MR. STERN: He's not saying anything different with respect to those countries effectively than what is embedded in the Declaration of L'Aquila. So the developed countries need to commit to reductions in their emissions as against a baseline -- 2005 and 1990. The major developing countries need to also make major reductions; theirs will be relative against their trend line. And they also have to commit in the same way. We all have to stand behind what -- we have to stand behind what we're saying and they have to stand behind what they're saying that they're going to do.
The other developing countries, smaller developing countries are in a different -- they don't have the same kind of obligations in the midterm as we see it and as the President articulated.
Q But just so I understand this, are the emerging countries not going to have internationally set targets, like X percent from Y year by 2020, but rather kind of making their own commitments? Is there a difference, or isn’t there a difference?
MR. STERN: It's not so much a difference between making their own or not, because I think that what you will see with respect to many countries is -- whether developed or developing -- countries offering up what they're prepared to do. The difference is that with respect to developed countries, it includes a reduction against a baseline, an actual economy-wide reduction against a baseline. With respect to the major developing countries, a commitment to carry out a set of actions which have a projected effect of reducing emissions, also significantly just against a projected trend line, as opposed to a past baseline.
Q Can you talk about your reaction to Hu's proposal on carbon intensity goals?
MR. STERN: As I understand it, President Hu said that China would be making a significant -- he didn’t give a specific number, as far as I understand -- reduction in carbon intensity. I think it all depends on what how significant it is. I think that's -- China already has been -- in their current five-year plan, they have a 20-percent reduction target in terms of energy intensity. So that's 2006 to 2010. So I think what President Hu is talking about is shifting the metric from energy intensity to carbon intensity. That can be good, but it all depends on what the number is.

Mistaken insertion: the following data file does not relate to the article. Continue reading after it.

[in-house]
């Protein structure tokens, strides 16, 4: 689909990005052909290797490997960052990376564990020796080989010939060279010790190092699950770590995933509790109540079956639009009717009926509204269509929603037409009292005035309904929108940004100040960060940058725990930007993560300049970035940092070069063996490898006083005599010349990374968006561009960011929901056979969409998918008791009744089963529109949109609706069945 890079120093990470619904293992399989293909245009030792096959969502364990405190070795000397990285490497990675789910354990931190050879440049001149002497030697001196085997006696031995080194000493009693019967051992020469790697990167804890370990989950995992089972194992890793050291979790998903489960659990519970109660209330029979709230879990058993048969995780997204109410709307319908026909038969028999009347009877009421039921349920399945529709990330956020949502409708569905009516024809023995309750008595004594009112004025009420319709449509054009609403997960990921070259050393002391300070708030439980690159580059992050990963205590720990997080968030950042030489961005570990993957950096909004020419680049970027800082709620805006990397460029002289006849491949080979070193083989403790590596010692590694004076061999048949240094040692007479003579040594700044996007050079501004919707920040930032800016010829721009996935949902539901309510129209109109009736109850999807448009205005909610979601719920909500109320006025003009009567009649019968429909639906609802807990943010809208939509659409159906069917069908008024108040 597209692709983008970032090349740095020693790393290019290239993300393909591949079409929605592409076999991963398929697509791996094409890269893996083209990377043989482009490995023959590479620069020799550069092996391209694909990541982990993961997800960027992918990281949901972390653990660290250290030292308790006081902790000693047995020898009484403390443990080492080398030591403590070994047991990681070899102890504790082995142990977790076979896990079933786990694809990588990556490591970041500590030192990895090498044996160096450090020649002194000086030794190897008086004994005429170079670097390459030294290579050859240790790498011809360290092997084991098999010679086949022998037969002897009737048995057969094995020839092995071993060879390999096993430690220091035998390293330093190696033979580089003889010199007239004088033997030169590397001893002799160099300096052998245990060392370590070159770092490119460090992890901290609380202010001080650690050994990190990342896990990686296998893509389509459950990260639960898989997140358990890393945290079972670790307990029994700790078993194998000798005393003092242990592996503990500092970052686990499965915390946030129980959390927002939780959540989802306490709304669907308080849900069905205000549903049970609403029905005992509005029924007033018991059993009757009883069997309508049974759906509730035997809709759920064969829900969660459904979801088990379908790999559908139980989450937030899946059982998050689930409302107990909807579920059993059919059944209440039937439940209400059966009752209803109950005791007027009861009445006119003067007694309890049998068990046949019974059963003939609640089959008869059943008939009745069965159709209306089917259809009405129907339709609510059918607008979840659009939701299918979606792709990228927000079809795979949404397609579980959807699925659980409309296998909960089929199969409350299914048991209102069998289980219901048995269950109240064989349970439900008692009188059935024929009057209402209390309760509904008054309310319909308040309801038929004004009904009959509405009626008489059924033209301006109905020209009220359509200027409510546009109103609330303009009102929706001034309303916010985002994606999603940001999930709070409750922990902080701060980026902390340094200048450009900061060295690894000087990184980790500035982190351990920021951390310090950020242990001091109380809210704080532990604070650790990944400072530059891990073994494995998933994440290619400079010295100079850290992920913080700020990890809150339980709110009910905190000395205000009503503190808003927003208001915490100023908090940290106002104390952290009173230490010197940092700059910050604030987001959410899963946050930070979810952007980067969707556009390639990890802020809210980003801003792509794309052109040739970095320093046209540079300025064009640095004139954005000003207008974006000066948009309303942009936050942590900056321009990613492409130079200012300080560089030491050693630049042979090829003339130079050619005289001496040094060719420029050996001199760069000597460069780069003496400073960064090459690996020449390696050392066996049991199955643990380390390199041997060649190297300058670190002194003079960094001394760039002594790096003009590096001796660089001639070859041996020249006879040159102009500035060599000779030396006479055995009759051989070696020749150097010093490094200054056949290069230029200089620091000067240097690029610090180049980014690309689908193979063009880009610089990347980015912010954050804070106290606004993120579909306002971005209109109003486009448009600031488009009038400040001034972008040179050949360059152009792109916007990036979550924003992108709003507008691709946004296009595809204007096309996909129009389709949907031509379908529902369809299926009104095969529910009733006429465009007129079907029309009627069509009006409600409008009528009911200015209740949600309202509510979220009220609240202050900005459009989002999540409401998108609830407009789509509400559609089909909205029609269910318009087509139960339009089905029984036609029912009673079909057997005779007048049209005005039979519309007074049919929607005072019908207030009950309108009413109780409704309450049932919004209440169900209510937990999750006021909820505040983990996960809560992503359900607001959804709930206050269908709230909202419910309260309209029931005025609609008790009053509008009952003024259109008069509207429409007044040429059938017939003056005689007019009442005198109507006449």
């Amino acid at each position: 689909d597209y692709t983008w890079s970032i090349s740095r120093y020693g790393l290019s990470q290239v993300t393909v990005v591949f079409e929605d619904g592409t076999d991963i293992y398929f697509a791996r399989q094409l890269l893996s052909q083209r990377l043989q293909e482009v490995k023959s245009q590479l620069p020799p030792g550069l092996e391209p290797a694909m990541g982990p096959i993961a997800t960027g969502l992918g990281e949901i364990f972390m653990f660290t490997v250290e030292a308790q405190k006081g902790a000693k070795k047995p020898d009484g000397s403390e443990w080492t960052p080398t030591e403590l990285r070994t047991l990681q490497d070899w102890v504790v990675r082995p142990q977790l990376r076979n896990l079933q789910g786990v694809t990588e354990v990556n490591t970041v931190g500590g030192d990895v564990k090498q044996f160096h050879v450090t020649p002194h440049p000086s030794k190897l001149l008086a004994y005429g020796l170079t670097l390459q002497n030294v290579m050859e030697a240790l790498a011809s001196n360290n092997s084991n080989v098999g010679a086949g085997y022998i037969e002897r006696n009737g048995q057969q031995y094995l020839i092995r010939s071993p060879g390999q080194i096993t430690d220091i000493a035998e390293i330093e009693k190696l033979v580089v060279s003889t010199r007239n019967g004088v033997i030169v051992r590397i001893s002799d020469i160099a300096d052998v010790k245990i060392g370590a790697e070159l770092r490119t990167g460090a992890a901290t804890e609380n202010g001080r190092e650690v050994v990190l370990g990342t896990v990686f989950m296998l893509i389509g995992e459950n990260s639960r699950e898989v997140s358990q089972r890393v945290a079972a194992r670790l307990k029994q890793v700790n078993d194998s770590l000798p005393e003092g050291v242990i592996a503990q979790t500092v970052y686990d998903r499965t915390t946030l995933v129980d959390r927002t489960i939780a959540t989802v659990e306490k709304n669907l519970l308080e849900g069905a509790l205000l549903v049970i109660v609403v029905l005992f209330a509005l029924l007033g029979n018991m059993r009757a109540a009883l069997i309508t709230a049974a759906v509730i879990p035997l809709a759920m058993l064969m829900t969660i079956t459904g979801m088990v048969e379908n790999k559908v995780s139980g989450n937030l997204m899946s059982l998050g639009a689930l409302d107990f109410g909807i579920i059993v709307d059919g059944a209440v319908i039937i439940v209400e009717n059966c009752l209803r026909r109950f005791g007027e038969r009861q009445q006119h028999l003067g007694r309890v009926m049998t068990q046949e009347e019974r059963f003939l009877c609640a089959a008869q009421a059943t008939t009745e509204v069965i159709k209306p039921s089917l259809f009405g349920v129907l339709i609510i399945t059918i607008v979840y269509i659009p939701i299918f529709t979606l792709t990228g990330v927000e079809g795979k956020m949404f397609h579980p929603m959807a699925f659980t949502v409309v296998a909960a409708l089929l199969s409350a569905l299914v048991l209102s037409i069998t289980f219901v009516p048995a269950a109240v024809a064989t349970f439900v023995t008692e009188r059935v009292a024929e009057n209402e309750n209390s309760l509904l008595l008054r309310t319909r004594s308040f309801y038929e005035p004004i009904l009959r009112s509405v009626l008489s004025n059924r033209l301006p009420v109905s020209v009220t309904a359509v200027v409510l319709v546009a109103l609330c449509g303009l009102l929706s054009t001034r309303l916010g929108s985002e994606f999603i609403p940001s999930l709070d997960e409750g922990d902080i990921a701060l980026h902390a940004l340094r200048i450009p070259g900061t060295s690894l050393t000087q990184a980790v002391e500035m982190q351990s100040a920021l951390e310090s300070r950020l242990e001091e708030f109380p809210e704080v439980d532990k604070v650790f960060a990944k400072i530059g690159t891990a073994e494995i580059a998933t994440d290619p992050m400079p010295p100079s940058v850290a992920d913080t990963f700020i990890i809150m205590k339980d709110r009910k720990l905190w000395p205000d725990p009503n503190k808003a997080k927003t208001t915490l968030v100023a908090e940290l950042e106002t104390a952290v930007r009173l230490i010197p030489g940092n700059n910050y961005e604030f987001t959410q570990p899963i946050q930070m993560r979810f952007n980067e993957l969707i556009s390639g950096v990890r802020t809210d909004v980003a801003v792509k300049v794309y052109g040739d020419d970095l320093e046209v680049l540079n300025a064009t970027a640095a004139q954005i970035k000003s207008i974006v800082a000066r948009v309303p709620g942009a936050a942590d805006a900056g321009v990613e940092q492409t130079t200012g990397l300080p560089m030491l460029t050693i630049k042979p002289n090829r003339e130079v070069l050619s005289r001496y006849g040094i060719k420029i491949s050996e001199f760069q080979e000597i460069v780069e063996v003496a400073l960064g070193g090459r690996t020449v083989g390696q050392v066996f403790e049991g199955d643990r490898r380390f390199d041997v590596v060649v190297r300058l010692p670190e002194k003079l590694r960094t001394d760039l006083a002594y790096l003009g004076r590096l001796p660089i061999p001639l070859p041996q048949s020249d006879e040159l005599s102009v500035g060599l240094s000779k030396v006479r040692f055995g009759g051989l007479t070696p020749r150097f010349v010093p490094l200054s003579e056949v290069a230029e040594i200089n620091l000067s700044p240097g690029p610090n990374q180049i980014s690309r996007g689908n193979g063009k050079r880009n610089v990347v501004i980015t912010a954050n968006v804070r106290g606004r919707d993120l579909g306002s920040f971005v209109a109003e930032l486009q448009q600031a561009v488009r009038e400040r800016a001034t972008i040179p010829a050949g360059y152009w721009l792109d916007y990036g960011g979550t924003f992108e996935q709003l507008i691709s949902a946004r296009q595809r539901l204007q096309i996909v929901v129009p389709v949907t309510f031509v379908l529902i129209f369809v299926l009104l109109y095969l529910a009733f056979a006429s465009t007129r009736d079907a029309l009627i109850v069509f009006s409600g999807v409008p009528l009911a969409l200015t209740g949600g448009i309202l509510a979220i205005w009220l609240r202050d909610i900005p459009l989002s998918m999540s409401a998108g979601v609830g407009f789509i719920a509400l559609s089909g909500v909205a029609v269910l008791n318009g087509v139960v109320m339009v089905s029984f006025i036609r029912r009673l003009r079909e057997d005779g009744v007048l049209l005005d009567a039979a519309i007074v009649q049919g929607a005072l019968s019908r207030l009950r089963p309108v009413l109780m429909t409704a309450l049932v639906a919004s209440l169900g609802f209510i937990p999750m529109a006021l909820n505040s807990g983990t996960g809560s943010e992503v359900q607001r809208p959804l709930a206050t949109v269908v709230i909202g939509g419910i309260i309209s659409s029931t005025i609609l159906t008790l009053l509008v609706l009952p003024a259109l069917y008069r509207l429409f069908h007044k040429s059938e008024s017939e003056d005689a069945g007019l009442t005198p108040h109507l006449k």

Q There was a reference in the President's speech to working with the G20 later this week on reductions or eliminations of subsidies for fossil fuels. Can you go into a little more detail on that? And also, anything on climate finance, which Ban Ki-moon actually talked about, saying it's necessary if any of this is going to work?
MR. STERN: Right. Well, as you know, at the Major Economies Forum meeting in L'Aquila in July, the leaders asked the G20 finance ministers to look into climate finance and do some work on that, and they've done some very good work and that will likely be discussed at the G20 meeting on Friday.